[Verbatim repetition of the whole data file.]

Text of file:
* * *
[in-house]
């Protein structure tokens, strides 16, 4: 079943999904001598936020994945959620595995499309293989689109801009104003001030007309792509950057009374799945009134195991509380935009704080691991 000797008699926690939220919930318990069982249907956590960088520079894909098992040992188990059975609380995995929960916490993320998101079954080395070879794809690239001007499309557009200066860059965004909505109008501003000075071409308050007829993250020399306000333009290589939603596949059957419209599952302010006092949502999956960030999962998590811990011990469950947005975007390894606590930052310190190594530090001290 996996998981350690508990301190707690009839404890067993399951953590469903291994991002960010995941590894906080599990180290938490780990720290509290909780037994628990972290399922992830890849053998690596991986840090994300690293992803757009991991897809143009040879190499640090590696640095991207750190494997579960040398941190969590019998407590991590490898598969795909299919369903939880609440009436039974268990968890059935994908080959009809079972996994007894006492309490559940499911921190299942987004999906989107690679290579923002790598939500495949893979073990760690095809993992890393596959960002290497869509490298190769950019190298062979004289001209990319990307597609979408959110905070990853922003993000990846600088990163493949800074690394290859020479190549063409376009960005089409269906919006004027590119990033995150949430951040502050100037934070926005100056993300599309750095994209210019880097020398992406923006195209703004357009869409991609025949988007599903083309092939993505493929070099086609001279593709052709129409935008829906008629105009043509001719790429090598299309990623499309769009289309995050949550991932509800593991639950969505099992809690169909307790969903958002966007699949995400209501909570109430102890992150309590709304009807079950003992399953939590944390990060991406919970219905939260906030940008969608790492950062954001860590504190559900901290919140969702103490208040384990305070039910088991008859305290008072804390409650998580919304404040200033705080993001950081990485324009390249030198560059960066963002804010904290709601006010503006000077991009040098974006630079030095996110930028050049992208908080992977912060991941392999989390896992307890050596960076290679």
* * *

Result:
[in-house]
């Protein structure tokens, strides 16, 4: 079943999904001598936020994945959620595995499309293989689109801009104003001030007309792509950057009374799945009134195991509380935009704080691991 000797008699926690939220919930318990069982249907956590960088520079894909098992040992188990059975609380995995929960916490993320998101079954080395070879794809690239001007499309557009200066860059965004909505109008501003000075071409308050007829993250020399306000333009290589939603596949059957419209599952302010006092949502999956960030999962998590811990011990469950947005975007390894606590930052310190190594530090001290 996996998981350690508990301190707690009839404890067993399951953590469903291994991002960010995941590894906080599990180290938490780990720290509290909780037994628990972290399922992830890849053998690596991986840090994300690293992803757009991991897809143009040879190499640090590696640095991207750190494997579960040398941190969590019998407590991590490898598969795909299919369903939880609440009436039974268990968890059935994908080959009809079972996994007894006492309490559940499911921190299942987004999906989107690679290579923002790598939500495949893979073990760690095809993992890393596959960002290497869509490298190769950019190298062979004289001209990319990307597609979408959110905070990853922003993000990846600088990163493949800074690394290859020479190549063409376009960005089409269906919006004027590119990033995150949430951040502050100037934070926005100056993300599309750095994209210019880097020398992406923006195209703004357009869409991609025949988007599903083309092939993505493929070099086609001279593709052709129409935008829906008629105009043509001719790429090598299309990623499309769009289309995050949550991932509800593991639950969505099992809690169909307790969903958002966007699949995400209501909570109430102890992150309590709304009807079950003992399953939590944390990060991406919970219905939260906030940008969608790492950062954001860590504190559900901290919140969702103490208040384990305070039910088991008859305290008072804390409650998580919304404040200033705080993001950081990485324009390249030198560059960066963002804010904290709601006010503006000077991009040098974006630079030095996110930028050049992208908080992977912060991941392999989390896992307890050596960076290679």